Similar to the point above, one of the major reasons why overwatering can cause your Chinese elm leaves to turn yellow is that your pots just don’t have enough holes in them.
Most bonsai trees as a minimum need two penny-sized holes, with this getting larger depending on the size of the bonsai.
Failure to have a plant pot then that allows for proper aeration, holds onto moisture but also lets excessive moisture fall out will cause your Chinese elms to be over-watered once again and in turn, have its leaves turn yellow.
Chinese elms are very versatile when it comes to temperature, usually being able to survive in the summer months outdoors in between 60-70 degrees Fahrenheit.
Even in most climates, Chinese elms can survive in cold climates however if you live in exceptionally cold climates, (such as zones 1-4 in the USDA hardiness zone) then your Chinese elm may start to suffer.
The cold winters and lack of light can ensure your Chinese elms become less efficient at photosynthesis which can lead to some of its leaves turning yellow.
If you keep your Chinese elm bonsai outdoors during the winter you can also dry out your plant leading to a lot of the same problems that under watering your bonsai will have.
To avoid this, simply keep your Chinese elms indoors where you can manage the temperature.
A lot of Chinese elms are manufactured and grown in large nurseries and then shipped out for bonsai enthusiasts like me and you to buy.
Because of this, a lot of them get used to quality fertilizer and plant food when they are in the manufacturing process only to have this taken away when we purchase them.
This can cause some mineral deficiencies in weaker plants and cause the leaves of Chinese elms to turn yellow.
This can be especially common if using an inorganic soil mix with things like akadama as opposed to a soil mix that contains natural elements such as cactus soil.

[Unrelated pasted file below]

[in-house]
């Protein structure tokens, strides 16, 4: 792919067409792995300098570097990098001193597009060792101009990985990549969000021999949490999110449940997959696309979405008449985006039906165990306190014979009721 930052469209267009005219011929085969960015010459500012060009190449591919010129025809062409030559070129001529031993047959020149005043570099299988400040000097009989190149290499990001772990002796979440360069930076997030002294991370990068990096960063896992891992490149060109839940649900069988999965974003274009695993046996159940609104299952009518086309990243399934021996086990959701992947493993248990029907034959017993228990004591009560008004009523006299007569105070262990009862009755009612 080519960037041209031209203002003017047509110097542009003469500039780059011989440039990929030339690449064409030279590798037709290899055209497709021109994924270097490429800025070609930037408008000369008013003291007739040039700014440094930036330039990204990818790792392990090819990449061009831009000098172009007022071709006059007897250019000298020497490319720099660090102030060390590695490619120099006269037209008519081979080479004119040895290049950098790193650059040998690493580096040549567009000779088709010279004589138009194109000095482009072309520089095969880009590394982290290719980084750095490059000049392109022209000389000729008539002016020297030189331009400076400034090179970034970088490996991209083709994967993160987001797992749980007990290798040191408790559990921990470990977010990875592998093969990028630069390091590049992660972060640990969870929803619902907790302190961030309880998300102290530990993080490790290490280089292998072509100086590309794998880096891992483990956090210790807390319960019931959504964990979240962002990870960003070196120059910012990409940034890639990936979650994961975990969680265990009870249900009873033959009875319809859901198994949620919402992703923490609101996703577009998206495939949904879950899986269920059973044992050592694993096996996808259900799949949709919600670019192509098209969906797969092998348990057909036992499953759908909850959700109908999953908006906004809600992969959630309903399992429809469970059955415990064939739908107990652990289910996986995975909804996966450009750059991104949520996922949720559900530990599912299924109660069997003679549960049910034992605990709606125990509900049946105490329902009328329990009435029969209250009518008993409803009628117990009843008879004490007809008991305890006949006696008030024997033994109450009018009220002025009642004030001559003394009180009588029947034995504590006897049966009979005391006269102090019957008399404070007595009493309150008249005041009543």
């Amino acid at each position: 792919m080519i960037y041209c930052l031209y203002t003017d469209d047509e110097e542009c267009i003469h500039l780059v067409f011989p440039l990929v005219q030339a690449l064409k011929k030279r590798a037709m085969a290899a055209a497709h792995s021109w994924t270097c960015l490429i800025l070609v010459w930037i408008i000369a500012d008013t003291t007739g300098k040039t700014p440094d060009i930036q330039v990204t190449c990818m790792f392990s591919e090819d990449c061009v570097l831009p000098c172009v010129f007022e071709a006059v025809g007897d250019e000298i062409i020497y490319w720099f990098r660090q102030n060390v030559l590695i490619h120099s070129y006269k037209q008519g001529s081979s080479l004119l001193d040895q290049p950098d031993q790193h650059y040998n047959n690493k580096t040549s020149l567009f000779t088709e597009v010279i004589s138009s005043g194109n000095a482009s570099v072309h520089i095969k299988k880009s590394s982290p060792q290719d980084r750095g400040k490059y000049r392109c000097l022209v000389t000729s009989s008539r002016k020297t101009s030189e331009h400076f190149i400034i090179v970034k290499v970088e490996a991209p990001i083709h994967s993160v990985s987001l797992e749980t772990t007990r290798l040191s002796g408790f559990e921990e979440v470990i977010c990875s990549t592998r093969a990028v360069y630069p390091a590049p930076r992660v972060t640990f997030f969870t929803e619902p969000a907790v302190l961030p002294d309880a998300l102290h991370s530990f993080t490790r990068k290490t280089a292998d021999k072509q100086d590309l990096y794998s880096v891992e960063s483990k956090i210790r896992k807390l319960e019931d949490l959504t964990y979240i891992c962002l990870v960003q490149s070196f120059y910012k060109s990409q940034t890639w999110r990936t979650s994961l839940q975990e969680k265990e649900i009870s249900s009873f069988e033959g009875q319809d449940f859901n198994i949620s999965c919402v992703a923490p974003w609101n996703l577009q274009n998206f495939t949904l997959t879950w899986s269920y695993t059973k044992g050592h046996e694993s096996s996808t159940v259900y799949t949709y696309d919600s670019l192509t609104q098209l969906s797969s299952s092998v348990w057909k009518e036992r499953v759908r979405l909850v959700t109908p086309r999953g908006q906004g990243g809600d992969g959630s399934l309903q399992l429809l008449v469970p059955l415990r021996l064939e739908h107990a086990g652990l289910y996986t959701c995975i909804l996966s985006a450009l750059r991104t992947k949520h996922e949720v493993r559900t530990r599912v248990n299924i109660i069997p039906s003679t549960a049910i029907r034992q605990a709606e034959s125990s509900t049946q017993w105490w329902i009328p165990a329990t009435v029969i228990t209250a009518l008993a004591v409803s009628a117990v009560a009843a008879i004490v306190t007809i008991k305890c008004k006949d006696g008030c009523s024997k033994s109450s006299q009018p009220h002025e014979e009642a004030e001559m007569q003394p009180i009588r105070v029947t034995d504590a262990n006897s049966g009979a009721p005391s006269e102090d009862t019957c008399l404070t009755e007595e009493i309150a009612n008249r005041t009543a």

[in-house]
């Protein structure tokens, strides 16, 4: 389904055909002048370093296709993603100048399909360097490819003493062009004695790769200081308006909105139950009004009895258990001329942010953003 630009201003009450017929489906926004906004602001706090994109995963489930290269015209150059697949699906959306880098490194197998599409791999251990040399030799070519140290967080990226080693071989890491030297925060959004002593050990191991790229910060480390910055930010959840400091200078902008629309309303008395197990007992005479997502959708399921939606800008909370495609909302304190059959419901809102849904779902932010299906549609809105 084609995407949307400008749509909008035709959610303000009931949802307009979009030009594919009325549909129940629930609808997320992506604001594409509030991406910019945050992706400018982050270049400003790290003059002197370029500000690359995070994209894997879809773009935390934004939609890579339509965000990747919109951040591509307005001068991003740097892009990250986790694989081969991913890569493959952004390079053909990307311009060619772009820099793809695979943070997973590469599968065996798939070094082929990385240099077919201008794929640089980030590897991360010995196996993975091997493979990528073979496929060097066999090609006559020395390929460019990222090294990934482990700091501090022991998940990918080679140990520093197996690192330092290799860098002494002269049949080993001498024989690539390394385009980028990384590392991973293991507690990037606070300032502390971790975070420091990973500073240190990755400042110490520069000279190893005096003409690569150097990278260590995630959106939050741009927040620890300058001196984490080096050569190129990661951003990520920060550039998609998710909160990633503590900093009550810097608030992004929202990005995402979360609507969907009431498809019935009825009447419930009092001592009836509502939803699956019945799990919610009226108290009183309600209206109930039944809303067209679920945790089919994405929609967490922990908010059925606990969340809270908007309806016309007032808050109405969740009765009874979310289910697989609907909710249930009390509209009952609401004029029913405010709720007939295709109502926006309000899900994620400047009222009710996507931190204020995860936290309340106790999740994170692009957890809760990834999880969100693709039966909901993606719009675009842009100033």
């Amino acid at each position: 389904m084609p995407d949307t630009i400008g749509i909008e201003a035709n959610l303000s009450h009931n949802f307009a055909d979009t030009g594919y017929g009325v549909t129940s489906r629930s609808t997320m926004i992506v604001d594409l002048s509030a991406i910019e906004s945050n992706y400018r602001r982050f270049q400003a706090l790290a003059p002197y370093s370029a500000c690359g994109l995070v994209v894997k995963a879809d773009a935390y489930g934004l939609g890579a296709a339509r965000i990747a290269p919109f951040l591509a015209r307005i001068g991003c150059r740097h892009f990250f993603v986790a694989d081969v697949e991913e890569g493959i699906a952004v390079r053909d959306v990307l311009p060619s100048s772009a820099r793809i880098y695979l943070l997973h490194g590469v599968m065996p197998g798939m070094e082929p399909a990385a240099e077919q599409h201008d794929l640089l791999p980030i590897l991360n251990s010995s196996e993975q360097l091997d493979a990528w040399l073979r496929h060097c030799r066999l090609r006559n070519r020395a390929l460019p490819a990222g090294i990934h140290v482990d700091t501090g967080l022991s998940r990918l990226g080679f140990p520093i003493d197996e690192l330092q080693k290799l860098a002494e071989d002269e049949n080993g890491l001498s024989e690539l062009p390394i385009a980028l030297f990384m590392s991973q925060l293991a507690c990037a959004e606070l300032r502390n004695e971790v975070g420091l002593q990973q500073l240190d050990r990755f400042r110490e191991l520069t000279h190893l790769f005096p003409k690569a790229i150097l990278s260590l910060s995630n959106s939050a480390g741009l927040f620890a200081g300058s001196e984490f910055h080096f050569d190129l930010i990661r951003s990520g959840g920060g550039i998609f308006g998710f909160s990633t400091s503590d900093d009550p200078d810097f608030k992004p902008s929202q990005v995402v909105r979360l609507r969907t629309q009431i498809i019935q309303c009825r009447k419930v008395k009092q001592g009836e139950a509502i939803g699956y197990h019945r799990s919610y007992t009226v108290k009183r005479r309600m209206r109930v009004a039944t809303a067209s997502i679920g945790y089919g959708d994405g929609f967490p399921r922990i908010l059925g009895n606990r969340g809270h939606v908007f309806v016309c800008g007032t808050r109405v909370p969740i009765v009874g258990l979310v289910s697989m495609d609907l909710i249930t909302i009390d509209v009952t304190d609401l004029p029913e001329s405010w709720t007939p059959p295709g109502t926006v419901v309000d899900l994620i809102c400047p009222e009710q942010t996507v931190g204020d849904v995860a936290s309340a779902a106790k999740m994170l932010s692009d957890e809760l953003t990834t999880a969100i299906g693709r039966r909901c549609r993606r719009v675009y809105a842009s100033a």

Luckily this can usually be easily counter by over the counter bonsai fertilizer, just ensure whatever fertilizer you opt for has the following:
- Plenty of calcium ( trees need this year-round)
- A lot of other micronutrients
A good fertilizer mix typically has calcium, magnesium, and sulfur at a mix of 12-1-4.
Lack of light
Chinese elms, like all bonsai species, need a lot of light – more than you might think.
Leaving your Chinese elms out for 3 to 4 hours during the summer months is likely not going to be enough so aim to keep them outside for as long as possible.
I found 8 hours works best for me.
Without sunlight, your bonsai will not be able to eat via photosynthesis and so one of the first things it will remove as an energy-saving method will be its leaves, causing them to turn yellow, then brown, and eventually fall off.
Now if in the summer months you have a washout with a rainy summer, I’d recommend investing in a UV light.
Whilst it won’t be as good as the natural sunlight, it does give your plant the energy light it needs, stopping your Chinese elm leaves from turning yellow.
Bugs are part of the parcel of being a bonsai owner.
Some pests however can directly cause Chinese elm leaves to turn yellow.
Mites such as scale in particular latch onto the bottom of bonsai leaves, absorbing the dew and eating into the cell membrane of the leaves which can cause leaves to turn yellow and fall off.
A solution of pesticide or natural insect repellent made up of rubbing alcohol, washing up liquid, and water in a spray bottle usually works best but to read up more on how to remove pests of every variety – check out this post here.
Finally, stress can also cause your Chinese elm leaves to turn yellow.
If you are excessively pruning your tree or pruning them during the winter months, this will give your plant excessive stress and can cause some of the leaves to turn yellow.
The same goes if you are trying to jin a bonsai or use other deadwood techniques which, if done incorrectly can damage the flow of nutrients to your tree further causing Chinese elm leaves to fall off.
To ensure your tree is not stressed then:
- Only prune and trim your tree when it is healthy but in the dormant stage
- Only use clean cutting tools to avoid passing on fungal infections